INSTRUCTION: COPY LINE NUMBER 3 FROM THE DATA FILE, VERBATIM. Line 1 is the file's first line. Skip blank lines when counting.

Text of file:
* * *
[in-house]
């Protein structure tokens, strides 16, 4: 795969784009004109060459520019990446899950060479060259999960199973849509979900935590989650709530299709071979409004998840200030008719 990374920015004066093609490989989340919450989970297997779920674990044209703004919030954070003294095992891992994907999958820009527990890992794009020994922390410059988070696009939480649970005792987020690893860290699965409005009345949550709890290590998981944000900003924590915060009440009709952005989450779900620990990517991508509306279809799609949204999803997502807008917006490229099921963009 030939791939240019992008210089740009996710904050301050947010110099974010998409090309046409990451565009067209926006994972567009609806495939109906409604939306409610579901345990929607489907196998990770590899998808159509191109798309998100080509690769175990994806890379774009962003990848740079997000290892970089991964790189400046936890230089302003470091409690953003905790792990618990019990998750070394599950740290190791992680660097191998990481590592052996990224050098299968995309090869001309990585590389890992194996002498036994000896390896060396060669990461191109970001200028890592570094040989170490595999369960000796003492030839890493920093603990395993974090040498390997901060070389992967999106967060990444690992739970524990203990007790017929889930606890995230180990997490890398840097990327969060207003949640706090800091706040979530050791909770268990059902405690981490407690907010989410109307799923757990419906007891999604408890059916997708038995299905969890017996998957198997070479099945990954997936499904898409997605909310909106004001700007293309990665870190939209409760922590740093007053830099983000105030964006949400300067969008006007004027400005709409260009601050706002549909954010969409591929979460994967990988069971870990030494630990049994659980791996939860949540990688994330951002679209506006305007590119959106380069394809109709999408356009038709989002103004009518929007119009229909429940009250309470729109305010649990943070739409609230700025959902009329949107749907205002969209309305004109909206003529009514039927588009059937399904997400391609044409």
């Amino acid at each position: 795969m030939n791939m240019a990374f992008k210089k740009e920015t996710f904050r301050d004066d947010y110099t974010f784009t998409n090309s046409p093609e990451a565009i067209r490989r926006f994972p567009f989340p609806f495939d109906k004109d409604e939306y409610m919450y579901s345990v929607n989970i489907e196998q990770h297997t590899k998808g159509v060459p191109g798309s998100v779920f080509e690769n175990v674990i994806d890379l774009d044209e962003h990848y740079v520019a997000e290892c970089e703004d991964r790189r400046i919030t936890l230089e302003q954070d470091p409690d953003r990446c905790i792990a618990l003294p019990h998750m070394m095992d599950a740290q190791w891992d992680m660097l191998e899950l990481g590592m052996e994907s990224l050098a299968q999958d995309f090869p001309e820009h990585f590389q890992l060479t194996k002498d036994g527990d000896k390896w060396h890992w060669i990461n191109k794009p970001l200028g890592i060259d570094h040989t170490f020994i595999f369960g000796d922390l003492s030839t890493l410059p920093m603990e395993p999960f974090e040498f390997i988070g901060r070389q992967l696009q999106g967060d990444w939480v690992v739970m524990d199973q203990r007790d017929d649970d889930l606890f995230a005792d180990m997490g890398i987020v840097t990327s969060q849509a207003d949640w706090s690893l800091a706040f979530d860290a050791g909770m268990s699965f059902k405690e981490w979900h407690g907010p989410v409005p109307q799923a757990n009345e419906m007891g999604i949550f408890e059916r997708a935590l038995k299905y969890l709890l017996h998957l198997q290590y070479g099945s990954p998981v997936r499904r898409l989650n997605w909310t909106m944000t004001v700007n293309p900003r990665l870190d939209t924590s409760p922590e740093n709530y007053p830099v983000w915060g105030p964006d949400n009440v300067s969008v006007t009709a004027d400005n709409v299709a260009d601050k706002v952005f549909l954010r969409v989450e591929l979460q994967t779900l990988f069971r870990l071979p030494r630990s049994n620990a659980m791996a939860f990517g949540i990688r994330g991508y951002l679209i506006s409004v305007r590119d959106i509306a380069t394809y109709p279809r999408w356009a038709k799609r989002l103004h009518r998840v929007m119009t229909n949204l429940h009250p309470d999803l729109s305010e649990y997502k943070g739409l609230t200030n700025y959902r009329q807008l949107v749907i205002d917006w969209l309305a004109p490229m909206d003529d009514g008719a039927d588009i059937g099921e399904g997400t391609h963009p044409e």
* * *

């Amino acid at each position: 795969m030939n791939m240019a990374f992008k210089k740009e920015t996710f904050r301050d004066d947010y110099t974010f784009t998409n090309s046409p093609e990451a565009i067209r490989r926006f994972p567009f989340p609806f495939d109906k004109d409604e939306y409610m919450y579901s345990v929607n989970i489907e196998q990770h297997t590899k998808g159509v060459p191109g798309s998100v779920f080509e690769n175990v674990i994806d890379l774009d044209e962003h990848y740079v520019a997000e290892c970089e703004d991964r790189r400046i919030t936890l230089e302003q954070d470091p409690d953003r990446c905790i792990a618990l003294p019990h998750m070394m095992d599950a740290q190791w891992d992680m660097l191998e899950l990481g590592m052996e994907s990224l050098a299968q999958d995309f090869p001309e820009h990585f590389q890992l060479t194996k002498d036994g527990d000896k390896w060396h890992w060669i990461n191109k794009p970001l200028g890592i060259d570094h040989t170490f020994i595999f369960g000796d922390l003492s030839t890493l410059p920093m603990e395993p999960f974090e040498f390997i988070g901060r070389q992967l696009q999106g967060d990444w939480v690992v739970m524990d199973q203990r007790d017929d649970d889930l606890f995230a005792d180990m997490g890398i987020v840097t990327s969060q849509a207003d949640w706090s690893l800091a706040f979530d860290a050791g909770m268990s699965f059902k405690e981490w979900h407690g907010p989410v409005p109307q799923a757990n009345e419906m007891g999604i949550f408890e059916r997708a935590l038995k299905y969890l709890l017996h998957l198997q290590y070479g099945s990954p998981v997936r499904r898409l989650n997605w909310t909106m944000t004001v700007n293309p900003r990665l870190d939209t924590s409760p922590e740093n709530y007053p830099v983000w915060g105030p964006d949400n009440v300067s969008v006007t009709a004027d400005n709409v299709a260009d601050k706002v952005f549909l954010r969409v989450e591929l979460q994967t779900l990988f069971r870990l071979p030494r630990s049994n620990a659980m791996a939860f990517g949540i990688r994330g991508y951002l679209i506006s409004v305007r590119d959106i509306a380069t394809y109709p279809r999408w356009a038709k799609r989002l103004h009518r998840v929007m119009t229909n949204l429940h009250p309470d999803l729109s305010e649990y997502k943070g739409l609230t200030n700025y959902r009329q807008l949107v749907i205002d917006w969209l309305a004109p490229m909206d003529d009514g008719a039927d588009i059937g099921e399904g997400t391609h963009p044409e």